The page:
After the 1980 election, Charles and David Koch receded from the public arena. But they poured more than a hundred million dollars into dozens of seemingly independent organizations. Tax records indicate that in 2008 the three main Koch family foundations gave money to thirty-four political and policy organizations, three of which they founded, and several of which they direct. The Kochs and their company have given additional millions to political campaigns, advocacy groups, and lobbyists. The family’s subterranean financial role has fuelled suspicion on the left; Lee Fang, of the liberal blog ThinkProgress, has called the Kochs “the billionaires behind the hate.”
"The Kochs’ subsidization of a pro-corporate movement fulfills, in many ways, the vision laid out in a secret 1971 memo that Lewis Powell, then a Virginia attorney, wrote two months before he was nominated to the Supreme Court. The antiwar movement had turned its anger on defense contractors, such as Dow Chemical, and Ralph Nader was leading a public-interest crusade against corporations. Powell, writing a report for the U.S. Chamber of Commerce, urged American companies to fight back. The greatest threat to free enterprise, he warned, was not Communism or the New Left but, rather, “respectable elements of society”—intellectuals, journalists, and scientists. To defeat them, he wrote, business leaders needed to wage a long-term, unified campaign to change public opinion.
Charles Koch seems to have approached both business and politics with the deliberation of an engineer. “To bring about social change,” he told Doherty, requires “a strategy” that is “vertically and horizontally integrated,” spanning “from idea creation to policy development to education to grassroots organizations to lobbying to litigation to political action.” The project, he admitted, was extremely ambitious. “We have a radical philosophy,” he said.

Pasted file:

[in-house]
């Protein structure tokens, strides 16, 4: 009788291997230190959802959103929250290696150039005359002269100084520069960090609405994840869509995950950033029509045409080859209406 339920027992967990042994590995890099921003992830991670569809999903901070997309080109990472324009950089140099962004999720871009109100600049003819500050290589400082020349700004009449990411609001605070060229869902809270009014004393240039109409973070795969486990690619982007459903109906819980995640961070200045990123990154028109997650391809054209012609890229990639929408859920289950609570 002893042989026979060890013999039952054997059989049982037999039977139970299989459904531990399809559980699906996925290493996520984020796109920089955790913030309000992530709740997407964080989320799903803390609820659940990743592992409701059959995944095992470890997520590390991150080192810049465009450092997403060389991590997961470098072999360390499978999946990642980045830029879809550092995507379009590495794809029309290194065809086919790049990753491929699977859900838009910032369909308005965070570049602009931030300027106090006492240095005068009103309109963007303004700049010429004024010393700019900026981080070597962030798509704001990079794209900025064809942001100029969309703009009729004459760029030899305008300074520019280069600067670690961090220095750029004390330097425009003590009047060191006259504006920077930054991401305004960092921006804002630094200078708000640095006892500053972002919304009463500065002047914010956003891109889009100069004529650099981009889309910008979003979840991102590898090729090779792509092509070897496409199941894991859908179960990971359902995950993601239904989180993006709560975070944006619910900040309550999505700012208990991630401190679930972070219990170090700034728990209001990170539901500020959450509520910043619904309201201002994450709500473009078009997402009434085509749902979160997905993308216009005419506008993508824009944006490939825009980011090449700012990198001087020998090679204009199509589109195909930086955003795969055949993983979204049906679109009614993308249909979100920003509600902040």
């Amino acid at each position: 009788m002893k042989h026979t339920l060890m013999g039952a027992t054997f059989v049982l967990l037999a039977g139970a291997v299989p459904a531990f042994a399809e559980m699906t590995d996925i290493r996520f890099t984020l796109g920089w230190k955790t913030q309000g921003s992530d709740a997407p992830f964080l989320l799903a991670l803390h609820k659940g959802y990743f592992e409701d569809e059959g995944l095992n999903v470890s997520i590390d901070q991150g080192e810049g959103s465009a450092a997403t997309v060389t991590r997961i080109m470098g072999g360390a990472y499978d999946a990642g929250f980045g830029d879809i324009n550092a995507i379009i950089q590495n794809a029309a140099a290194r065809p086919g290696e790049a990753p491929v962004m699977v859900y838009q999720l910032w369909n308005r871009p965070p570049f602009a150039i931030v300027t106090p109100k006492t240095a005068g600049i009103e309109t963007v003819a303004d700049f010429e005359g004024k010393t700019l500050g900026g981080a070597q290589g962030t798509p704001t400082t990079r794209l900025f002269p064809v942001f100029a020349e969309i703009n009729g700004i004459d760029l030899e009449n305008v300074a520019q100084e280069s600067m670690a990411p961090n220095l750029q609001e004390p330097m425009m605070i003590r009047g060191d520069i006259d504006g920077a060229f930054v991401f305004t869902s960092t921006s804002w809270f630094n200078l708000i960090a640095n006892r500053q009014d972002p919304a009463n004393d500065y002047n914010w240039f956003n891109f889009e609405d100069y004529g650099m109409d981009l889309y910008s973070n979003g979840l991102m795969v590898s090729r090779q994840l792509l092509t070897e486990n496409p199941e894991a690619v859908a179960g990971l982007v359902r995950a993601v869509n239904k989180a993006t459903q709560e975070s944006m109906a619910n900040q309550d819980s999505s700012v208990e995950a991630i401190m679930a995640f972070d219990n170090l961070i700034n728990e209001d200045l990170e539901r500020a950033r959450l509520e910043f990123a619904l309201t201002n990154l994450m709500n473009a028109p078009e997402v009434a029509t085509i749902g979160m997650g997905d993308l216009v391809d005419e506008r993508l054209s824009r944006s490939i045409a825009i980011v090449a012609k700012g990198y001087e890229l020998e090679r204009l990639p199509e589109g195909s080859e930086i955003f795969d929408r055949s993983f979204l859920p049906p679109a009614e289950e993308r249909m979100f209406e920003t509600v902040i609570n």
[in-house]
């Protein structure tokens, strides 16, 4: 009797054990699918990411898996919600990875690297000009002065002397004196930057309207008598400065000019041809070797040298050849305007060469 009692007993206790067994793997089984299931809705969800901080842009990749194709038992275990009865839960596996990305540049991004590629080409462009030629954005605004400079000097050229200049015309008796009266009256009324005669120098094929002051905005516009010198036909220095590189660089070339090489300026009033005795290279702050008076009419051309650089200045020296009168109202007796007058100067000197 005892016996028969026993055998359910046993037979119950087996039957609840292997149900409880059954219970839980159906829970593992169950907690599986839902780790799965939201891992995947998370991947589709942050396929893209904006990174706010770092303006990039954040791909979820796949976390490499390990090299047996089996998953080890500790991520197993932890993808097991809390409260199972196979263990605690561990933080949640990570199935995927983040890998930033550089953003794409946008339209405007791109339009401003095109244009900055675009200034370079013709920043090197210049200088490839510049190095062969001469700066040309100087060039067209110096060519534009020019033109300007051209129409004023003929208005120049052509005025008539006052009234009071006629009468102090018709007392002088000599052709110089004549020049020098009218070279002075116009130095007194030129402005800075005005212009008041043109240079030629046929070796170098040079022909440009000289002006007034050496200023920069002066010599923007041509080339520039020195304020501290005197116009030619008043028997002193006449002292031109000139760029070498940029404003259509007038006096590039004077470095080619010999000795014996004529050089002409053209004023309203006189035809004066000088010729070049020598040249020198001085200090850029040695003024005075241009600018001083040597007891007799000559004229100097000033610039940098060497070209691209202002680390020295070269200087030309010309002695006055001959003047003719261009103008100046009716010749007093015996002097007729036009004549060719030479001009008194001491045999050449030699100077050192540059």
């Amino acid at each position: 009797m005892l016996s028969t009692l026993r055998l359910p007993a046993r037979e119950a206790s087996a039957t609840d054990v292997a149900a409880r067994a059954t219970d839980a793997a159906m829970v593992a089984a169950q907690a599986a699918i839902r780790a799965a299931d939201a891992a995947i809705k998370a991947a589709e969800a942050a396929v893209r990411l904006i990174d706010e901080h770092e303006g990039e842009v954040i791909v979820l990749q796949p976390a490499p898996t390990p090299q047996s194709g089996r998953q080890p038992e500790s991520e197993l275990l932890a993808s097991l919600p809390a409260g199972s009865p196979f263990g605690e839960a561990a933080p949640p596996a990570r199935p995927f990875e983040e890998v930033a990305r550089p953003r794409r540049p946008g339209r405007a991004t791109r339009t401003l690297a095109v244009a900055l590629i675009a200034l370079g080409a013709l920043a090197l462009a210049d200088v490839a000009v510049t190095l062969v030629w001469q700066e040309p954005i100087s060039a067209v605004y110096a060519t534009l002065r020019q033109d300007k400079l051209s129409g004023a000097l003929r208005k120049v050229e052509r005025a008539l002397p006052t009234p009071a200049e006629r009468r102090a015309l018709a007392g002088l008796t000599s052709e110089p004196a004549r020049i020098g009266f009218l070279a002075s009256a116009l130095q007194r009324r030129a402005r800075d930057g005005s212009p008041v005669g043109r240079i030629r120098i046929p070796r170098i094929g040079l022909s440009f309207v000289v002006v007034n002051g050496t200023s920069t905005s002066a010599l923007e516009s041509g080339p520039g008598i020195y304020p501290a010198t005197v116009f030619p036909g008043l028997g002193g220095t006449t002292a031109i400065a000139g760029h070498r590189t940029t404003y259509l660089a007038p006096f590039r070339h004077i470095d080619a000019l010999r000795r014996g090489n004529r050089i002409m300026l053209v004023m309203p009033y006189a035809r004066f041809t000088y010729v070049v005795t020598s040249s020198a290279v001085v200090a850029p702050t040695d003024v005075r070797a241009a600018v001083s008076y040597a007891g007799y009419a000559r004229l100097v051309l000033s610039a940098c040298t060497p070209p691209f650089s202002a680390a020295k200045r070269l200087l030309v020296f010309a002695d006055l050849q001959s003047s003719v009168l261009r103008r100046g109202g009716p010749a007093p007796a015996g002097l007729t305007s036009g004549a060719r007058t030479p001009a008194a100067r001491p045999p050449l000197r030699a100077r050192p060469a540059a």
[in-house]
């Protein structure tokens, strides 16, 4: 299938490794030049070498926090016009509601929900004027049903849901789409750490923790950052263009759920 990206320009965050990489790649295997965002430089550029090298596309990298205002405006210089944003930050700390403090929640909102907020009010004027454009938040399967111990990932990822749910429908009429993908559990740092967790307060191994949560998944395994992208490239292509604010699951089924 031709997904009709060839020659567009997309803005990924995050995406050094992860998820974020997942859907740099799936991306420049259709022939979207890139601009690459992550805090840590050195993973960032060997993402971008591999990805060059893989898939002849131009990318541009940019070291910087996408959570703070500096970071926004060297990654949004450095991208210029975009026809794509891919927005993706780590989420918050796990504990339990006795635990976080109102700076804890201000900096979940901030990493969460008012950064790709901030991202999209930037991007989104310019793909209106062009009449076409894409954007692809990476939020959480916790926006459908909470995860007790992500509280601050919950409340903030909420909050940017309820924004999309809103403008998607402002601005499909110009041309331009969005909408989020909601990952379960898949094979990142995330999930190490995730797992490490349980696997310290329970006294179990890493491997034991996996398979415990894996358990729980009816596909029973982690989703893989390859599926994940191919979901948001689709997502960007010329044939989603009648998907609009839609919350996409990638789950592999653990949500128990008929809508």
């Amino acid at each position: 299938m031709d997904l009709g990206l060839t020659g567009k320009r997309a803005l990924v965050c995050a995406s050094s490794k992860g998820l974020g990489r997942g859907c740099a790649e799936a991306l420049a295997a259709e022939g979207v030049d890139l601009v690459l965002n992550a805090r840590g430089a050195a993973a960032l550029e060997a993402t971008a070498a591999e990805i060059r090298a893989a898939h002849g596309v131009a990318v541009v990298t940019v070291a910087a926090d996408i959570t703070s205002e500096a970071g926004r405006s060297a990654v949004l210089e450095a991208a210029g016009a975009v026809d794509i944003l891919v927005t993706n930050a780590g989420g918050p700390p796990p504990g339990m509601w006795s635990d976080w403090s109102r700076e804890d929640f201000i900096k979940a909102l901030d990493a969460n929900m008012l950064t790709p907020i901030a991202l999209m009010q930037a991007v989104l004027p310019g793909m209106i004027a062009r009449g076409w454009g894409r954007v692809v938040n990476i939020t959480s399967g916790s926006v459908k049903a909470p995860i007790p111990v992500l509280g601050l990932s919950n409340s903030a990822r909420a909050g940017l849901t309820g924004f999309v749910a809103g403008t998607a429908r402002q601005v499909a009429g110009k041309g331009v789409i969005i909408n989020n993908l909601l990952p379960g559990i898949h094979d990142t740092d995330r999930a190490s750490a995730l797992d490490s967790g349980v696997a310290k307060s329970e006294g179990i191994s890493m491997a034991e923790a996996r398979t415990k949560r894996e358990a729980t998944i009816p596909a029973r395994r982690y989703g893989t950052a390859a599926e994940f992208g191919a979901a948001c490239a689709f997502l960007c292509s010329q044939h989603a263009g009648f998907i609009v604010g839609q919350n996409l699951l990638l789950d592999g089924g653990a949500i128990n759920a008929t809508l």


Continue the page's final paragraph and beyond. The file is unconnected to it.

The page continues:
In 1977, the Kochs provided the funds to launch the nation’s first libertarian think tank, the Cato Institute. According to the Center for Public Integrity, between 1986 and 1993 the Koch family gave eleven million dollars to the institute. Today, Cato has more than a hundred full-time employees, and its experts and policy papers are widely quoted and respected by the mainstream media. It describes itself as nonpartisan, and its scholars have at times been critical of both parties. But it has consistently pushed for corporate tax cuts, reductions in social services, and laissez-faire environmental policies."
Chiar merită să citiţi articolul cu creionul în mână, pentru că veţi vedea de unde ni se trage, cine sunt cei care fac agenda politicienilor, ce se ascunde în spatele aşa ziselor "rezervoare de idei", şi cum agenda publică este înlocuită cu agenda privată a unor indivizi care se cred Dumnezei, pentru că au bani şi pot cumpăra cu ei orice: politicieni, jurnalişti, intelectuali. Mai ales intelectuali. Şi cum spune în articol un adepta al Tea Party, "ideile nu sunt de capul lor. Ideile au patroni", citat aproximativ în formă, corect în esenţă.